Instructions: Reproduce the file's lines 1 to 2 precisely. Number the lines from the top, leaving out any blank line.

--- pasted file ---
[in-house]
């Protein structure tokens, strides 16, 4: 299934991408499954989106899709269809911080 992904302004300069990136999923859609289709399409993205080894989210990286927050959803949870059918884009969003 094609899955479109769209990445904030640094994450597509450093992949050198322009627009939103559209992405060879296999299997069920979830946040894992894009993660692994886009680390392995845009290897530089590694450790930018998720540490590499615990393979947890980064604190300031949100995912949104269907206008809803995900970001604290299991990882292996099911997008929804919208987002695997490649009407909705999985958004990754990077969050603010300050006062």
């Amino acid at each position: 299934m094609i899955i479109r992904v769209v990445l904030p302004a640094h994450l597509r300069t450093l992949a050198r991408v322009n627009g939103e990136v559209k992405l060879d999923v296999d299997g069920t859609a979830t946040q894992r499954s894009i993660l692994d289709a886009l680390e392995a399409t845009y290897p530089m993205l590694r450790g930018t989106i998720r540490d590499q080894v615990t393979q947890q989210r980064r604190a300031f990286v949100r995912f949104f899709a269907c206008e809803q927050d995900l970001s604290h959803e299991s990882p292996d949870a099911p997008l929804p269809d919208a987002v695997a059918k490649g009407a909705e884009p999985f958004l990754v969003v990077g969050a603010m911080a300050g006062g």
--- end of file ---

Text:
[in-house]
């Protein structure tokens, strides 16, 4: 299934991408499954989106899709269809911080 992904302004300069990136999923859609289709399409993205080894989210990286927050959803949870059918884009969003 094609899955479109769209990445904030640094994450597509450093992949050198322009627009939103559209992405060879296999299997069920979830946040894992894009993660692994886009680390392995845009290897530089590694450790930018998720540490590499615990393979947890980064604190300031949100995912949104269907206008809803995900970001604290299991990882292996099911997008929804919208987002695997490649009407909705999985958004990754990077969050603010300050006062």